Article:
Dublin is a big city that’s filled to the brim with art, culture, history, architecture, and a vibrant nightlife. While the Irish capital is known for being one of the most expensive cities in Europe, exploring the city doesn’t have to be.
You can still enjoy everything the city is known for—the buskers, the historic buildings, the trad sessions, and more—without breaking the bank. Speaking of not breaking the bank, did you know that Maldron Hotel Pearse Street is the choice of travellers who want value for their money?
It is such a convenient location to explore the city as well since it’s near the Dart station and there are plenty of bus stops just outside its doors!
Now here are the eight things to do in Dublin that won’t cost you a penny…
Enjoy the Buskers on Grafton Street
Grafton Street is one of the main shopping streets in Dublin but the best way to experience it is to enjoy the street performers. Buskers, including musicians, poets and mime artists commonly perform for the shopping crowd between 11 am and 11 pm.
Hunt for the City’s Best Graffiti
Street art and murals are such an intrinsic part of the Irish capital that it almost makes the city an open-air art gallery of sorts. You can find inspirational graffiti, electric artwork, and thought-provoking murals scattered across Dublin.
Some of the best spots to find street art and murals include Drury Street, Tivoli Car Park, Temple Bar, Love Lane, and Richmond Street. You can even find graffiti in unexpected places like Trinity College on College Green, the oldest surviving university in Ireland.
Have a Picnic at the National Botanic Gardens
If you’re looking for a pocket of greenery in this bustling city, enjoying a picnic at the National Botanic Gardens is a great and free option for you! Located at Glasnevin 5 km from the city centre, you can also relish the lush view offered by the amazing plants growing all around the garden and in the historic greenhouses.
Bask in the Splendour of Dublin’s National Exhibits
Dublin is home to many government-run museums and galleries that visitors can enjoy for free. You can revel in the sublime taxidermy display at the Natural History Museum on Merrion Street or the ancient Irish artefacts at the National Museum for Archaeology located on Kildare Street.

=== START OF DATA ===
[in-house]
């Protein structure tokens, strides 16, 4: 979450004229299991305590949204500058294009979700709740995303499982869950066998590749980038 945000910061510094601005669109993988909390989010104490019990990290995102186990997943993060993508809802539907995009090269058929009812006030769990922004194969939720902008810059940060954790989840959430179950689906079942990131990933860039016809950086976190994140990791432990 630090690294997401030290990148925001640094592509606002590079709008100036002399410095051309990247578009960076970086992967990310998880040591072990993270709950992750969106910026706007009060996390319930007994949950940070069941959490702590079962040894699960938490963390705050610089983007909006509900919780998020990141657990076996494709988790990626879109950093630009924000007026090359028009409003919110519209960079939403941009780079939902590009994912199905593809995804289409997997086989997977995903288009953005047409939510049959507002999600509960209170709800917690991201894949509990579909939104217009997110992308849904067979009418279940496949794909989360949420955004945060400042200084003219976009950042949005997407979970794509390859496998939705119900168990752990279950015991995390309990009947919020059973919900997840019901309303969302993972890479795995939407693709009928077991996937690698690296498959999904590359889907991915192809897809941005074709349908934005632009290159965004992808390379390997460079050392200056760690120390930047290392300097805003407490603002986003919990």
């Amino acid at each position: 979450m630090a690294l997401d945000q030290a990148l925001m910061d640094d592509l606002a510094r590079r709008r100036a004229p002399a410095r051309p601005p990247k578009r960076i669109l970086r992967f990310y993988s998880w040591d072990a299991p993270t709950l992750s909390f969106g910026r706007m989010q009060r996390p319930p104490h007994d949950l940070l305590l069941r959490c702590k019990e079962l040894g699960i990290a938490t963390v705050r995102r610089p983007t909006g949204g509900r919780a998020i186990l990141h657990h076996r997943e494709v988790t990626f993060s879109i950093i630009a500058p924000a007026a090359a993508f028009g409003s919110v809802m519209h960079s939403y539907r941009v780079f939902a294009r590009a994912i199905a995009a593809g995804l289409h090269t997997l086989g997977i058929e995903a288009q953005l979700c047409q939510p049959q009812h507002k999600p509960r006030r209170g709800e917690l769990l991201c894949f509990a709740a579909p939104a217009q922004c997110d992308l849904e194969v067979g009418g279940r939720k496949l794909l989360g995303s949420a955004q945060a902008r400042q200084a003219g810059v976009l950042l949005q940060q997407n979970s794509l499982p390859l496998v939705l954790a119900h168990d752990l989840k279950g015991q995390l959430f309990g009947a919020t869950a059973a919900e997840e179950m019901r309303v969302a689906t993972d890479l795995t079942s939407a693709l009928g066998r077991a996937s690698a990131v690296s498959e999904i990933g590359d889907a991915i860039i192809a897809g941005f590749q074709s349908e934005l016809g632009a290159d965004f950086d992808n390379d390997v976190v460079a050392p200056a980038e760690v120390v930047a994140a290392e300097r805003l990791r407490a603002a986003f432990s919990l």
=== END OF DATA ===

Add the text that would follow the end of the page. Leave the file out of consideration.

If you’re looking for some fine art, hop on over to the National Gallery of Ireland on Merrion Square. Here, you can peek at the impressive Caravaggio, Monet and Turner exhibits and more. Later, you can witness an extraordinary display of contemporary pieces at the Irish Museum of Modern Art situated in the Royal Hospital Kilmainham on Military Road in Kilmainham.
Seek Out Famous Monuments and Statues
Dublin is peppered with statues and monuments dedicated to famous people and historical events. In fact, Dubliners even use them as landmarks to give directions to visitors regularly that they’ve earned amusing nicknames.
For example, locals like Oscar Wilde’s statue in Merrion Square Park, the “The poof on the pouf”. You can hear Anna Livia’s statue in Croppies Memorial being called “the floozie in the jacuzzi” and the Spire of Dublin in O’Connell Street as the “stiletto in the ghetto”.
Other famous monuments and their quirky nicknames include:
- Molly Malone’s statue on Suffolk Street— “the tart with a cart”
- The Sphere within a Sphere in Trinity College— “the half-eaten Malteser”
- James Joyce’s statue on North Earl Street— “the prat with a hat”
- Phil Lynott’s statue on Harry Street— “the ace with the bass”
- Patrick Kavanagh’s statue on the Grand Canal— “the crank on the bank”
Visit the Poolbeg Lighthouse
Poolbeg Lighthouse, located at the mouth of the River Liffey, near Poolbeg, Dublin is one of the most iconic landmarks of the city.
Built in 1767, the original lighthouse ran on candle power for 20 years before switching to oil in 1786. The lighthouse was redesigned and rebuilt in 1820 into the familiar structure we see today.
This classic fire-truck-red lighthouse is a welcome treat after an 800-meter stroll along the Great South Wall. You’ll be rewarded with a stunning view of the bay and the city that’s best enjoyed at sunset or on a clear summer evening.
“Meet” the Most Important People in Irish History at Glasnevin Cemetery
Glasnevin Cemetery on Finglas road is Ireland’s largest and most historically important burial site. Established in 1832, it serves as a final resting place for more than one and a half million people.
It also contains the monuments and graves of prominent Irish national figures including Daniel O’Connell, Charles Stewart Parnell, Michael Collins, Éamon de Valera, Arthur Griffith, Maude Gonne, Kevin Barry, Roger Casement, Constance Markievicz, Michael Collins, and more.
This Victorian Garden cemetery also has the largest collection of Celtic crosses in the world.
Experience the Historical Heart of the City at Dublin Castle
Dublin Castle was built in the 13th century and has since served as a military fortress, prison, treasury, court of law, and the seat of British Administration in Ireland until 1922. Located on modern-day Dame Street, the castle is the historical heart of the city. Today, it serves as a major Irish government complex, conference centre, and tourist attraction.
You can roam for free around the main areas of the castle and take a gander at the marvellous historic architecture. There are also public exhibits where you can see regal state rooms and inspiring artwork. You can also take plenty of photos in the courtyard and enjoy the greenery at the Castle Gardens.
Your Base For Free Things To Do in Dublin
With so many fun things to do and see in Dublin, you’ll want a cosy base to rest after a day of exploring the city. Check out our accommodation in Dublin city centre and get planning your trip to Dublin today!